February 18, 2017
Saturday, Week Six, Year I
Hebrews 11:1-7; Psalm 145; Mark 9:2-13.
I will praise your name forever, Lord.
Unexpectedly, the liturgy ends this first set of readings from Genesis (to be resumed in Week 12) with a final reading from the Letter to the Hebrews (read during Weeks 1-4). Hebrews 11:1-7 was probably chosen because Genesis calls us to see the world through eyes of faith and this reading holds up as models for faith the three exemplary figures of the chapters we have read from Genesis: Abel, Enoch and Noah.
Faith is “conviction about things we do not see.” Genesis calls us to this from the very beginning. We understand through faith in what we read that “the worlds were created by the word of God, so that what is visible came into being through the invisible.”
Abel “by faith offered to God a more acceptable sacrifice than Cain’s, and for that he was acknowledged as upright.”
Enoch is less known to us, but he and Noah both “walked with God” (Genesis 5:22-24, 6:9). Because Genesis (ch. 5) says of each one on the list of Adam’s descendents except for Enoch, “Then he died,” Hebrews concludes that “Enoch was taken away without dying.” “Enoch walked with God; then he was seen no more, because God took him.” That was the fruit of his faith.
Scripture testifies that Enoch was “pleasing to God,” which is “impossible without faith.” Anyone who “comes to God must believe that he exists and that he rewards those who seek him.”
Noah “by faith, warned about things not yet seen... built an ark that his household might be saved.” “His faith” — in an invisible warning without visible support — “was a judgment on the world, and he was able to claim the uprightness which comes through faith.”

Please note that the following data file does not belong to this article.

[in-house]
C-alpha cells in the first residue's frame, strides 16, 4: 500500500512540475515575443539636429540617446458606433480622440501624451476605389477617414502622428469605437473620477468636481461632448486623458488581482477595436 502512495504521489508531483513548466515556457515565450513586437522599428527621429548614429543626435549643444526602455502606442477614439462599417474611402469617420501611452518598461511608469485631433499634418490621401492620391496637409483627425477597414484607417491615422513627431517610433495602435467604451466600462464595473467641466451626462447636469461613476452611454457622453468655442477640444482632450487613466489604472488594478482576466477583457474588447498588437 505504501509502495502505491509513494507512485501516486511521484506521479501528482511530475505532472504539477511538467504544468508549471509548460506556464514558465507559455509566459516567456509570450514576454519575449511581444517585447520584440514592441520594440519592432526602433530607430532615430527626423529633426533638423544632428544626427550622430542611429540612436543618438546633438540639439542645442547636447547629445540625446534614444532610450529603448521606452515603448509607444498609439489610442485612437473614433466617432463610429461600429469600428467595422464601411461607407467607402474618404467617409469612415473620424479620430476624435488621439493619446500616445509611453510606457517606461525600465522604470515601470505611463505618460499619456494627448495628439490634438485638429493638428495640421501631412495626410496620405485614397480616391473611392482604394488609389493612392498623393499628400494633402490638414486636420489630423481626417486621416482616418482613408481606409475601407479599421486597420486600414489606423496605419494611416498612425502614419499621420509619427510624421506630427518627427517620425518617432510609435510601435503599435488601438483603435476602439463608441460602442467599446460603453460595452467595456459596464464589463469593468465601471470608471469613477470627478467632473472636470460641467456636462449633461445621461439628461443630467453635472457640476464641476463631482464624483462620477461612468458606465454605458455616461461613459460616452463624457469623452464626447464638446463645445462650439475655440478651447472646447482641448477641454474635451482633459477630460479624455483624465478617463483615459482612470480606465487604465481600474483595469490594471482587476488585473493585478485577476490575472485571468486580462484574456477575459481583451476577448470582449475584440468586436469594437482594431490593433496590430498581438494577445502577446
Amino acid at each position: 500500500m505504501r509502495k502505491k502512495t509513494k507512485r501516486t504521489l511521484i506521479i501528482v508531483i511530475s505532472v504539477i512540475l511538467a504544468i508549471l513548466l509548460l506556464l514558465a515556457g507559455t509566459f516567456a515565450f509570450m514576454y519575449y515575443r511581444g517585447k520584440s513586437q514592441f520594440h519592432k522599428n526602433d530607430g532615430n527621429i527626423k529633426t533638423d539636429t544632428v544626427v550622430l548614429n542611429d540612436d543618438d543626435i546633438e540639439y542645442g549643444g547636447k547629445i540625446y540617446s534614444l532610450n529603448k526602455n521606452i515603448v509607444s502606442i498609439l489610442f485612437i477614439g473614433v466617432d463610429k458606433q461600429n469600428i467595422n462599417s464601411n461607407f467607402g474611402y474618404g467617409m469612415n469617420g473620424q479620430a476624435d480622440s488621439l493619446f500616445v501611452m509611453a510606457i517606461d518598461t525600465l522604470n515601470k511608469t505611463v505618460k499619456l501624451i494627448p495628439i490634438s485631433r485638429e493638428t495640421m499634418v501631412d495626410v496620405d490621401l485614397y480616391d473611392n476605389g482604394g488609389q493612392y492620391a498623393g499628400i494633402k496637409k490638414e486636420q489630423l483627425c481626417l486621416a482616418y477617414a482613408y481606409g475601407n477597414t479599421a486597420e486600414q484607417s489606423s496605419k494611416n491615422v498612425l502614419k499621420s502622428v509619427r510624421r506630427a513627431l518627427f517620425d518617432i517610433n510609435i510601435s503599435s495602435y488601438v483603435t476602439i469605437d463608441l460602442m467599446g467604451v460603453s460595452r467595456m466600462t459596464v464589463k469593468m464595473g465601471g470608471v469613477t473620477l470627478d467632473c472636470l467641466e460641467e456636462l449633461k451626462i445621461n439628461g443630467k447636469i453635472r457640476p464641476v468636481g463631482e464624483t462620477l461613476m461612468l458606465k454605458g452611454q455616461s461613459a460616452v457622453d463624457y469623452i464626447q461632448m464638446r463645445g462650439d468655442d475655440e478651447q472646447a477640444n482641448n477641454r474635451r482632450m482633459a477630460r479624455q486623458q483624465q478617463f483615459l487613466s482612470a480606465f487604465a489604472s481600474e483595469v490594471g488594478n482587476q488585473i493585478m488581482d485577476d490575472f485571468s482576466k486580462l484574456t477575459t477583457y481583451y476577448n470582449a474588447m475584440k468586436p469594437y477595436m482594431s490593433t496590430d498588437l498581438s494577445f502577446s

By selecting this passage, the liturgy seems to be offering a practical response to all we have seen in Genesis. The message is, “Live by faith in the invisible truths you learn from God’s word.” What we see with our eyes can teach us much, especially if we know how to think, but not enough. In the story of creation, Genesis teaches us that “what is visible came into being through the invisible.” All of God’s words cast light on the visible by revealing what is invisible to us but visible to God.
To benefit from God’s words, however — and to “get something” from the Liturgy of the Word — we have to do three things: Read, Reflect and Respond. And we have to do all of these with faith. “For just as the body without the spirit is dead, so faith without works is also dead.” But reading God’s word fosters faith. John ends his Gospel:
Jesus did many other signs... not written in this book. But these are written so that you may come to believe that Jesus is the Messiah, the Son of God, and that through believing you may have life in his name.
If the Genesis story did nothing else, it should move us to praise. People who do not know the world was created have lost the capacity to praise anyone for it. You can’t praise blind chance (if you are philosophically naïve enough to believe in it). Undirected evolution can be intriguing but not praiseworthy. If everything began with an unexplained “big bang” posited by default, there is nothing we can truly “admire” in nature, and no one to praise, either for the product or the process. Genesis empowers us to say, I will praise your name forever, Lord.
Meditation: What does faith add to the visible world that moves you to praise?